September 16, 2009
by Arlen Schweiger
Coming up with a theme for this theater room was the easy part. Executing it so it actually played the role well was the hard part ... treading rough waters may be the more appropriate way to describe it, in this case.
“When the discussion began of a nautical themed theater all involved looked at each other and said, ‘That’s fitting.” After all it is the east end of Long Island,” says Howard Zebersky of custom electronics pro Automatic Home Systems. “What we didn’t know was the amount of teak and mahogany wood interior the client and design team had in mind, as well as an arched and slotted wooden ceiling. Acoustics quickly became the first and major concern of the project.”
Zebersky got on the phone and called one of Automatic Home Systems’ acoustical partners, Bonnie Schnitta, president and founder of Sound Sense LLC to see what was required, and if the woodwork could be handled. “Bonnie and her team reacted quickly and told us exactly what we wanted to hear—‘it can be done.’”
A computer simulation of the room was conducted and a game plan was devised to use the materials Sound Tek, Noise Out 2 and Blue Jeans for the ceiling and walls, according to Zebersky.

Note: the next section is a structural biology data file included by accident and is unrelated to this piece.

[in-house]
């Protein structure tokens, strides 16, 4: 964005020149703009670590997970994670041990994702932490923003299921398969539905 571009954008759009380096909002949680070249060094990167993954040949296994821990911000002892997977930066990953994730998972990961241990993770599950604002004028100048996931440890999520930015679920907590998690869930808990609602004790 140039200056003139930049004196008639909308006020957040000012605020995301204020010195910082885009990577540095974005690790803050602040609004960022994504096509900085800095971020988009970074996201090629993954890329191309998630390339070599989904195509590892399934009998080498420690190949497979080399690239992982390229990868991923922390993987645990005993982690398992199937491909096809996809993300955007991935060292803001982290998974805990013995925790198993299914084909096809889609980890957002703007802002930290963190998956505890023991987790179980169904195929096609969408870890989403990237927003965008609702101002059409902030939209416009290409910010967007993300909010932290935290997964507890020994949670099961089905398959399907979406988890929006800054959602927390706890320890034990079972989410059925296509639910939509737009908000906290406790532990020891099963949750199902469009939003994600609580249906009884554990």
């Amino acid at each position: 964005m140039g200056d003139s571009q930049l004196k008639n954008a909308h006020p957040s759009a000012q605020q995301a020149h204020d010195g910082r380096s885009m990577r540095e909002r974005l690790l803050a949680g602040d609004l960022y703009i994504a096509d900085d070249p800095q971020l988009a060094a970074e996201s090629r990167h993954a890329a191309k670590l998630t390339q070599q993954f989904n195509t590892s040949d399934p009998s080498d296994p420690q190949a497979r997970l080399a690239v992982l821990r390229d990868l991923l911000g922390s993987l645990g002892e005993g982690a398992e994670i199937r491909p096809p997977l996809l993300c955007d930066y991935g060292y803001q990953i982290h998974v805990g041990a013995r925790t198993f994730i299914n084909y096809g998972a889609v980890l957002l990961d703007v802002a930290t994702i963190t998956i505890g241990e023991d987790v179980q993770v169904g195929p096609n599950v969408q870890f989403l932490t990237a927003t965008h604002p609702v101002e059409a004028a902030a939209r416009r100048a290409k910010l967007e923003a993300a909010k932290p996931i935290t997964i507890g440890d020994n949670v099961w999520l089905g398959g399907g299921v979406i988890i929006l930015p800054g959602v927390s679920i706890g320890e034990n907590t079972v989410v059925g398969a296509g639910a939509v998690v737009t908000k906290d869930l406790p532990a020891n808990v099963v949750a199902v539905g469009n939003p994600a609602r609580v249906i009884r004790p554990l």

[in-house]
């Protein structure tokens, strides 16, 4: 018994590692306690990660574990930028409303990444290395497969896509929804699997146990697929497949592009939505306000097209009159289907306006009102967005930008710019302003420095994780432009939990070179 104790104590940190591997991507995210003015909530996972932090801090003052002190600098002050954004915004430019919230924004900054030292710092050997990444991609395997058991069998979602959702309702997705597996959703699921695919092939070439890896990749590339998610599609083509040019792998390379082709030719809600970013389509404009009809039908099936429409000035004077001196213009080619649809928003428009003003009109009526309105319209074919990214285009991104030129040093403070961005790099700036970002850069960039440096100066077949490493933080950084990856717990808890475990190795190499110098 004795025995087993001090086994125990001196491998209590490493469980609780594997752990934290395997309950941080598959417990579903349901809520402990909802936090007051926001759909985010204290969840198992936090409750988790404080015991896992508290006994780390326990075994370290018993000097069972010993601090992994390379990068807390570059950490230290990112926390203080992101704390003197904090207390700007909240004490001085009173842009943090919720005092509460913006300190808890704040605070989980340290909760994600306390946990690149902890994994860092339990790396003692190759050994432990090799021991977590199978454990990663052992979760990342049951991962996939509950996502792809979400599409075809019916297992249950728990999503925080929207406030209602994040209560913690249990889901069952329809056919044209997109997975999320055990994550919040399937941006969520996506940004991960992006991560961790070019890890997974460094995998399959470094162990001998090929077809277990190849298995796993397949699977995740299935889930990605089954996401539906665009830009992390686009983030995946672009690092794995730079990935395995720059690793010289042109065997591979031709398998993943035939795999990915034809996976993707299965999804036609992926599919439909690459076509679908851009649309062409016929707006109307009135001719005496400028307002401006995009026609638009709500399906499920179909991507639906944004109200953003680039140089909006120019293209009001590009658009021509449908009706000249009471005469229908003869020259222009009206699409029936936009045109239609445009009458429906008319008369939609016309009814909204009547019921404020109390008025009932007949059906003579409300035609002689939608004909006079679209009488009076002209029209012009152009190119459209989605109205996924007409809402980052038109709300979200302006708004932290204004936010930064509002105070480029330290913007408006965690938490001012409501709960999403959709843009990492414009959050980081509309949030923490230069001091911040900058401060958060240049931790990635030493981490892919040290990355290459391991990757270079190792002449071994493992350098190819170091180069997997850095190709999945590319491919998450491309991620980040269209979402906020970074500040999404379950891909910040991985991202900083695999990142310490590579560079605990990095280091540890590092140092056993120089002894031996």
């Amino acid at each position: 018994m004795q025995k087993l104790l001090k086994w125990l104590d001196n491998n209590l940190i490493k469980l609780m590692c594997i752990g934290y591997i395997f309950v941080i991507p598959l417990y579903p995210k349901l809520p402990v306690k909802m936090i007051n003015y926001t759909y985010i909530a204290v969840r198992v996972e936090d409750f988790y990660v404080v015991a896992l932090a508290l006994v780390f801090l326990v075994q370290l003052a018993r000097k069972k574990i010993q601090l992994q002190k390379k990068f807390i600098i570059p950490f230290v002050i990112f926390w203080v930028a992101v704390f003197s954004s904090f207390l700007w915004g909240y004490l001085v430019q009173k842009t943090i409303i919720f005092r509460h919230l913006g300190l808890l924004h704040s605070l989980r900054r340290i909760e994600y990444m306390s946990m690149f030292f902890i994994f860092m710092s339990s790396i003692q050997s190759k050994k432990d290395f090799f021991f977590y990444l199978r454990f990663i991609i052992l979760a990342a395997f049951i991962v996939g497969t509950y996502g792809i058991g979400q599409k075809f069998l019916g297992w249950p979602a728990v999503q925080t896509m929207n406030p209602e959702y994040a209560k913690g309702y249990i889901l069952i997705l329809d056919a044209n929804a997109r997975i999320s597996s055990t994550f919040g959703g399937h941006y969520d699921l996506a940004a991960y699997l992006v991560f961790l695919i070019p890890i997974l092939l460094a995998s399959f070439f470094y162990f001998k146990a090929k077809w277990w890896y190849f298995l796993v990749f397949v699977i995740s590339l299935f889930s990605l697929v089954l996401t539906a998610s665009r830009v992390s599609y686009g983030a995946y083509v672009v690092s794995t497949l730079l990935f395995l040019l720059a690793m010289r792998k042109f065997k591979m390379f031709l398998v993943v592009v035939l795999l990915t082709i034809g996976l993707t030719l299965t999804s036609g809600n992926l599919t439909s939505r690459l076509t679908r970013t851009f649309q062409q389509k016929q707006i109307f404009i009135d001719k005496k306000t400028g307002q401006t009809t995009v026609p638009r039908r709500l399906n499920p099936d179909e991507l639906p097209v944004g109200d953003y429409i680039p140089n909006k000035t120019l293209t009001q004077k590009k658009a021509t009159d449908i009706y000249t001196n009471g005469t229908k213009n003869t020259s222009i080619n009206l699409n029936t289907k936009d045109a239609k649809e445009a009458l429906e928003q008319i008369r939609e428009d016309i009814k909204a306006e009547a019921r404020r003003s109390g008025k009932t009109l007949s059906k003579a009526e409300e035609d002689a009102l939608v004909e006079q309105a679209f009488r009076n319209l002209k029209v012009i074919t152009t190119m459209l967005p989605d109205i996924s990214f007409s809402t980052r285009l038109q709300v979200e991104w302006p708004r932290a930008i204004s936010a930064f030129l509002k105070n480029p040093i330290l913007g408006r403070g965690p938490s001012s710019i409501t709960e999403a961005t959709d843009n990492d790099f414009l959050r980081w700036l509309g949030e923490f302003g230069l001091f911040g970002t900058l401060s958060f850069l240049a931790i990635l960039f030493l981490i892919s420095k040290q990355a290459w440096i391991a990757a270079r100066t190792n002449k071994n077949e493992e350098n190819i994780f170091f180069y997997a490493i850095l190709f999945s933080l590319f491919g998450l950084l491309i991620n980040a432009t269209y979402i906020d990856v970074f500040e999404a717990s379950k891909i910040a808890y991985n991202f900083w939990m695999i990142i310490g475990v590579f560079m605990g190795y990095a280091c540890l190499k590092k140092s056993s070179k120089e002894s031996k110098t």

To deliver a robust and optimum audio experience to the homeowner, whose nautical theater would be one of multiple systems he owns, Automatic Home Systems looked to California Audio Technologies (CAT) and its precision speaker and calibration expertise.
“The team at CAT worked countless hours with our engineering team to devise a system that matched what the room not only needed but to fit the budgetary parameters as well,” Zebersky says.
With an audio system that, in this case, would absolutely rock the boat, the theater would need high-performance video to match. Automatic Home Systems turned to the combination of Runco and Stewart Filmscreen. “We chose a Runco VX-22d projector including its famed CineWide and Autoscope features. A Stewart Cine V projection screen with electronic masking was then added to the equation allowing us to give the clients something they never had before—2.35:1 imaging,” says Zebersky, noting that the superwide 2.35:1 movies are delivered without those pesky top and bottom black bars because of the setup (and 16:9 or 4:3 films are masked).
All of the systems are tied together via Crestron automation. A Crestron TPMC-8X Wi-Fi color touchpanel handles all of the audio, video, lighting and thermostatic control options in the theater.
“When all was said and done we were still sitting on pins and needles for the theater unveiling, and within seconds we all were relieved,” Zebersky says. “Everything turned out as planned. The room was challenging to say the least but just as rewarding to be a part of.”
Arlen writes about home technology installations and product news and reviews for electronichouse.com
and Electronic House magazine.